© - Steven A. Cerra, copyright protected; all rights reserved.
"Stan Getz was once asked his idea of the perfect tenor saxophone soloist. His answer was, 'My technique, Al Cohn's ideas, and Zoot's time.”
Harry Allen may well be the fulfillment of Getz’s recipe for making the perfect tenor saxophone soloist. His style of playing certainly recaptures the essence of the ultra cool sound and the easy, lyrical phrasing of Stan, Al and Zoot.
For as Richard Morton and Brian Cook state in their Penguin Guide to Jazz on CD 6th Ed.:
“Allen has been acclaimed by an audience waiting for the Four Brothers to come back, if not the big bands. His full-blooded tenor sound offers countless tugs of the forelock to Zoot, Lester, Hawkins and whichever other standard-issue swing tenor one can think of; and it's hardly surprising that these enjoyable records have been given the kind of approbation that was heaped on the early Scott Hamilton albums. Allen plays nothing but standards, delivers them with a confidence and luxuriance that belie his then twenty-something age, and generally acts as if Coltrane and Coleman had never appeared at all.”
The editors go on the describe Allen’s “steamrollering sense of swing and his sewing of phrases and licks together with the kind of assurance once associated with Zoot Sims.”
Harry Allen can play and he comes to play.
He’s a throwback to a time when tenor saxophonists “plugged in” a rhythm section, planted their feet and “stretched out” into solos that were marked by fleet intensity, a warm, breathy sound and boppish licks.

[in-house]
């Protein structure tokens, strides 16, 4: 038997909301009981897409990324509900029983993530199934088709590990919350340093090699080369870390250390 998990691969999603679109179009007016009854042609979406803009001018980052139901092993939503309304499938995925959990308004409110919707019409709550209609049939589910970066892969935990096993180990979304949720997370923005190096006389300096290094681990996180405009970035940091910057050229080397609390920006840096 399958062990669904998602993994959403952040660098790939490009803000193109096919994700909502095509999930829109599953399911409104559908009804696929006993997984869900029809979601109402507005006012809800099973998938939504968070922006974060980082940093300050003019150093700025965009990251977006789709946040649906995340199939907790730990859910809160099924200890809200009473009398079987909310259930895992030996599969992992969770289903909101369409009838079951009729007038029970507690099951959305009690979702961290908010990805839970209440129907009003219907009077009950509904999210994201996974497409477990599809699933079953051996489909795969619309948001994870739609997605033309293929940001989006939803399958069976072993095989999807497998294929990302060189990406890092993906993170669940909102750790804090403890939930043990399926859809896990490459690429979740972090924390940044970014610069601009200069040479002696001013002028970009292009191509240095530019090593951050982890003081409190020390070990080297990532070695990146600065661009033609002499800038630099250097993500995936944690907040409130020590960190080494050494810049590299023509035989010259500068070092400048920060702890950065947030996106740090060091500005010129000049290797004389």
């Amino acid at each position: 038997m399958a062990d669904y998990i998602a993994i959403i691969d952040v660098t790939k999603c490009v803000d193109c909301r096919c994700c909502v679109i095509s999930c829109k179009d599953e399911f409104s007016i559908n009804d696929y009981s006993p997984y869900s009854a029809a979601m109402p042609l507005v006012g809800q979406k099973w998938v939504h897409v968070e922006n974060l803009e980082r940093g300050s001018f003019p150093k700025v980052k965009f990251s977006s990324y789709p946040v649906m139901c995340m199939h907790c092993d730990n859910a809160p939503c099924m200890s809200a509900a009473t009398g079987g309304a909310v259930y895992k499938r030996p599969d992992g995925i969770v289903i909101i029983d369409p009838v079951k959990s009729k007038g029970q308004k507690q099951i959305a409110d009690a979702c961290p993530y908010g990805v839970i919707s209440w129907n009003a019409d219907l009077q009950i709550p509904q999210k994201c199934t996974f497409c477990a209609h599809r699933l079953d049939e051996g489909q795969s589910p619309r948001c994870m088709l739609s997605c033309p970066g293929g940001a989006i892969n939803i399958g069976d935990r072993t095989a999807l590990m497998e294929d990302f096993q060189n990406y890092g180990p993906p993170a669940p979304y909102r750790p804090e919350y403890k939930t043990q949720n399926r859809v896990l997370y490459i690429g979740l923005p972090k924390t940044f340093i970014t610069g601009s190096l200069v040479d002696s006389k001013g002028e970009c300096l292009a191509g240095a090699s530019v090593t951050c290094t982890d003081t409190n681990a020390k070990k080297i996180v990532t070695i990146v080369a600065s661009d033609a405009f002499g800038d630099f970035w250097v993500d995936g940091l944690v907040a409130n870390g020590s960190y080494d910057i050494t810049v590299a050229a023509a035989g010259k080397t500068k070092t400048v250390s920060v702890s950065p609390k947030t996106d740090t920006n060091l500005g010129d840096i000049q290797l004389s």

Harry’s approach to the tenor saxophone finds the melodious aspects of the instrument and brings them to the forefront: no upper register squeaking; no running of seemingly mindless chromatic scales up and down the horn; no lengthy extrapolations that cause the listener to “head for the door” or to “turn that damn noise off.”
Harry’s music makes you stop and listen; it makes you feel good; it makes you smile. Here is the wonder and beauty of music the way The Muses, who created it, meant it to be played.
As is the case with many, younger musicians these days, Harry has his own website on which you can locate lots of information about his background, schedule of performances and a discography.
And here’s a link to a feature about Harry that Stephen Fratallone posted to his Jazz Connection Magazine in September 2005 entitled Just Wild About Harry: Harry Allen brings His Swinging Mainstream Tenor Back to Jazz’s Forefront that’s just loader with good stuff about Harry.
Given his affinity for the style of playing made famous by the late tenor saxophonists Zoot Sims and Al Cohn, fittingly, these days, Harry can often be found in the company of guitar Joe Cohn, Al’s son. The two have formed a quartet that frequently records and appears at Jazz festivals and clubs both at home and abroad.
One of our favorite recordings by Harry and Joe in accompaniment is Eu Não Quero Dançar – I Won’t Dance [RCA Victor 74321 58126-2] about which Richard Cook and Brian Morton commented:“For a change of pace, Allen did a sort of bossa nova album in I Won't Dance- sort of, because he swings it a lot harder than Getz chose to. Instead of the melodies billowing off balmy breezes, there's the odd tropical storm along the way, and it's an agreeable variation on what might have been expected.”
I have selected No More Blues [Chega de Saudade] from this CD as the audio track to the following video tribute to Harry. Checkout the simultaneous soloing by Harry and Joe that begins at minutes. Beautifully done and not easy to do without tripping over one another’s solos.